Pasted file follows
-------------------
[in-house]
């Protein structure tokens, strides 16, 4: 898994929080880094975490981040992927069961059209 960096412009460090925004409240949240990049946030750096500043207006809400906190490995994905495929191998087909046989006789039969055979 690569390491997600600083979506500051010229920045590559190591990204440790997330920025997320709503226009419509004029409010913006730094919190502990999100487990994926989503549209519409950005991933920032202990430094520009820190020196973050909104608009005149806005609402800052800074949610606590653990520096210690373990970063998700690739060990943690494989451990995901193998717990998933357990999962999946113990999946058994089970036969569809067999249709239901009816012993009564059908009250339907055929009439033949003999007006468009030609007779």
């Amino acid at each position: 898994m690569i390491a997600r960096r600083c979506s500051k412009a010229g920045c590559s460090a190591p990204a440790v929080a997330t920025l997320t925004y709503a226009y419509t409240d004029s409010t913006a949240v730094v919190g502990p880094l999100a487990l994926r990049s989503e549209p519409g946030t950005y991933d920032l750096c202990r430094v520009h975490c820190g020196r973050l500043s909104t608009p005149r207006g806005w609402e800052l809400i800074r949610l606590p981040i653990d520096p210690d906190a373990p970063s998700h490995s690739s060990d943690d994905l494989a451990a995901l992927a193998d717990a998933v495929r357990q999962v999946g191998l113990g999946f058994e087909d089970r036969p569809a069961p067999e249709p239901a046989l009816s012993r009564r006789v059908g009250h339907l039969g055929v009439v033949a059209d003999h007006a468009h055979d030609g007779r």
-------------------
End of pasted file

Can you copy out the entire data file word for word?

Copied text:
[in-house]
């Protein structure tokens, strides 16, 4: 898994929080880094975490981040992927069961059209 960096412009460090925004409240949240990049946030750096500043207006809400906190490995994905495929191998087909046989006789039969055979 690569390491997600600083979506500051010229920045590559190591990204440790997330920025997320709503226009419509004029409010913006730094919190502990999100487990994926989503549209519409950005991933920032202990430094520009820190020196973050909104608009005149806005609402800052800074949610606590653990520096210690373990970063998700690739060990943690494989451990995901193998717990998933357990999962999946113990999946058994089970036969569809067999249709239901009816012993009564059908009250339907055929009439033949003999007006468009030609007779």
């Amino acid at each position: 898994m690569i390491a997600r960096r600083c979506s500051k412009a010229g920045c590559s460090a190591p990204a440790v929080a997330t920025l997320t925004y709503a226009y419509t409240d004029s409010t913006a949240v730094v919190g502990p880094l999100a487990l994926r990049s989503e549209p519409g946030t950005y991933d920032l750096c202990r430094v520009h975490c820190g020196r973050l500043s909104t608009p005149r207006g806005w609402e800052l809400i800074r949610l606590p981040i653990d520096p210690d906190a373990p970063s998700h490995s690739s060990d943690d994905l494989a451990a995901l992927a193998d717990a998933v495929r357990q999962v999946g191998l113990g999946f058994e087909d089970r036969p569809a069961p067999e249709p239901a046989l009816s012993r009564r006789v059908g009250h339907l039969g055929v009439v033949a059209d003999h007006a468009h055979d030609g007779r």